Social Media for Small Business Owners
What is Social Media
Social media are web-based interactive tools that are utilized for social interaction through the internet, for both personal and business conversations using highly accessible and scalable publishing techniques. The phenomena of online social networking first began with ‘blogging’. Individuals have been using blogs for years to communicate with one another and its popularity quickly opened up the dialog to broader audiences through public websites offering information on a broad range of subject matter. The ease of use and free access to popular social media tools such as Twitter, Facebook and MySpace have caused the social media market to explode.
Businesses are finally picking up on the trend, first through LinkedIn and more recently Facebook, which has adapted its software to allow for business use. Social media is inevitably being added to what has been known as ‘industrial media’.
Consumer and Business Social Media
As the use of social media has grown, sub-specialties have begun to develop. Prominent among these are Business-to-Consumer (B2C) and Business-to-Business (B2B). B2B social media has several distinct differences from B2C. Among them:
- Business Professionals Must Lower Their Purchasing Risk
- Business Professionals Must Increase Their Knowledge To Ensure Their Livelihoods
- In Order To Advance Their Careers, Business Professionals Must Grow Their Networks
- To Solve Problems, Business Professionals Must Conduct Research–And Reach Out To Companies And Other Professionals
An example of B2B social media is LinkedIn, which provides businessmen and women an opportunity to network professionally separate from other social media.
One characteristic shared by both social media and traditional industrial media is the capability to reach small or large audiences; for example, either a blog post or a television show may reach zero people or millions of people. The properties that help describe the differences between social media and industrial media depend on the study. Some of these properties are:
- Reach – both industrial and social media technologies provide scale and enable anyone to reach a global audience.
- Accessibility – the means of production for industrial media are typically owned privately or by government; social media tools are generally available to anyone at little or no cost.
- Usability – industrial media production typically requires specialized skills and training. Most social media does not, or in some cases reinvent skills, so anyone can operate the means of production.
- Recency – the time lag between communications produced by industrial media can be long (days, weeks, or even months) compared to social media (which can be capable of virtually instantaneous responses; only the participants determine any delay in response). As industrial media are currently adopting social media tools, this feature may well not be distinctive anymore in some time.
- Permanence – industrial media, once created, cannot be altered (once a magazine article is printed and distributed changes cannot be made to that same article) whereas social media can be altered almost instantaneously by comments or editing.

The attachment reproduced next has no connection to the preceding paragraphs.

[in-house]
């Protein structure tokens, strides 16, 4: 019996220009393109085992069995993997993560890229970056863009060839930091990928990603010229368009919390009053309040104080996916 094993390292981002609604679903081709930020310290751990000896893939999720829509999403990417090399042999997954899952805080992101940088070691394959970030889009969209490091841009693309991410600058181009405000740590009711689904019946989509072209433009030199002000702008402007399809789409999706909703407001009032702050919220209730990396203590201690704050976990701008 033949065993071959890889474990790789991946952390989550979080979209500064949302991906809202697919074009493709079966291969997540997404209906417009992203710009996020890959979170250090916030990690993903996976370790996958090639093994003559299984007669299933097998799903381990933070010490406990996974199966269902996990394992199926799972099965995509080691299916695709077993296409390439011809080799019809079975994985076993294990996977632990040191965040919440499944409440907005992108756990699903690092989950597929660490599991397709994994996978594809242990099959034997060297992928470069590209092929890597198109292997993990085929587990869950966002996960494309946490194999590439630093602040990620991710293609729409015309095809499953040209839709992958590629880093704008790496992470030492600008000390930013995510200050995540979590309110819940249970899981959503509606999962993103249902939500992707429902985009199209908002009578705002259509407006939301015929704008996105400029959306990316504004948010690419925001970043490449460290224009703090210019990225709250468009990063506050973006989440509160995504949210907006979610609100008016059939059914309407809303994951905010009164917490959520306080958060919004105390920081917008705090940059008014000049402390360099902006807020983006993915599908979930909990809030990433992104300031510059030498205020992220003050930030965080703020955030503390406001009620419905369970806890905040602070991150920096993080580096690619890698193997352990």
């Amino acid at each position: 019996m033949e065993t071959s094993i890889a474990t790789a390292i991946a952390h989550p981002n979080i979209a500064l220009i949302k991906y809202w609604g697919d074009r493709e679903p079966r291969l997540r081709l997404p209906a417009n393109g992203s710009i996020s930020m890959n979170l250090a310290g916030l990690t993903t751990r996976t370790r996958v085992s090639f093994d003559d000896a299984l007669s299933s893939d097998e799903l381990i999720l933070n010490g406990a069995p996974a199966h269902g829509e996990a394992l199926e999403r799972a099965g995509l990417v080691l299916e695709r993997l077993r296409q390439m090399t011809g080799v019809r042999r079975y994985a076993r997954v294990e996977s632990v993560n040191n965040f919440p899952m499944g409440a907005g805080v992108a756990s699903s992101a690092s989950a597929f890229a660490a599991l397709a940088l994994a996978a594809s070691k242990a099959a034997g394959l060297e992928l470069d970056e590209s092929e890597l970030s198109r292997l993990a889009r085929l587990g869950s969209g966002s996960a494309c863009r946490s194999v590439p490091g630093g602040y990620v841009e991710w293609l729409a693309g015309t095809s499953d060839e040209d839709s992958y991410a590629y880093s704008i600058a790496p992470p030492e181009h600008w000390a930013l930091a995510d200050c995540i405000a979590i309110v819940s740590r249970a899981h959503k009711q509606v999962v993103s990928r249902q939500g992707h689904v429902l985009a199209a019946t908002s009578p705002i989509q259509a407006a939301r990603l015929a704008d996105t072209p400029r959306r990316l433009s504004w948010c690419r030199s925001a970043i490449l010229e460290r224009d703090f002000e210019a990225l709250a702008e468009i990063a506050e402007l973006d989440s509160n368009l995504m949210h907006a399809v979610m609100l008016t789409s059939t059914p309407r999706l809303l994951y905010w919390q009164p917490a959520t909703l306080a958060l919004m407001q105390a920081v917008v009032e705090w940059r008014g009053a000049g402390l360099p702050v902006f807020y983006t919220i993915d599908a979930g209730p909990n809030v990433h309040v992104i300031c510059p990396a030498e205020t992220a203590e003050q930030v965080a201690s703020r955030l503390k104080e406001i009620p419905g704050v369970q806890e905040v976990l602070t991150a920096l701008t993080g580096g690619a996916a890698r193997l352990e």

A recommendation for a business looking to incorporate social media would be to start with LinkedIn, Facebook and a blog. The first two are excellent choices to communicate short and concise information about a business—the former is geared to professionals and the latter to the broader consumer base. A business blog on the other hand is helpful for sharing articles and discussions and can be done so from an existing business website or through a blog tool such as Blogger. All three types of social media can be used in tandem with one another to keep the conversation going. The goal is for businesses to attract consumers who may be potential buyers of your products or services.
Twitter is also a useful tool for short bursts of information. This is a good choice for someone who is in tune with sharing a thought or idea instantly via the computer. A Twitter account by itself is a good thing to have, whether it is used every day or not.
The one caveat that is apparent with all forms of social media is the time it takes to keep the networking going. Blogs that are highly utilized are not only useful to consumers, but generate traffic through the search engines potentially increasing page rank for a business website and/or social media site. On the downside, a blog that is not kept up for months or years not only may be uninteresting to the visitor but may also reflect negatively on the business owner due to blog’s neglect.
To utilize these tools takes time for the setup, but anyone is able to do so themselves with a little research and effort. Once set up all forms of social media require some commitment for effective use, so it is a good idea to designate one or two people to maintain the social media sites entries once or twice a week. Another option is to hire a marketing or website firm to set up and/or maintain the social media pages for you.
To sum up, social media are terrific tools for marketing a business and communicating with potential customers and can be helpful from an SEO perspective, but they need to be properly set up and utilized to be effective.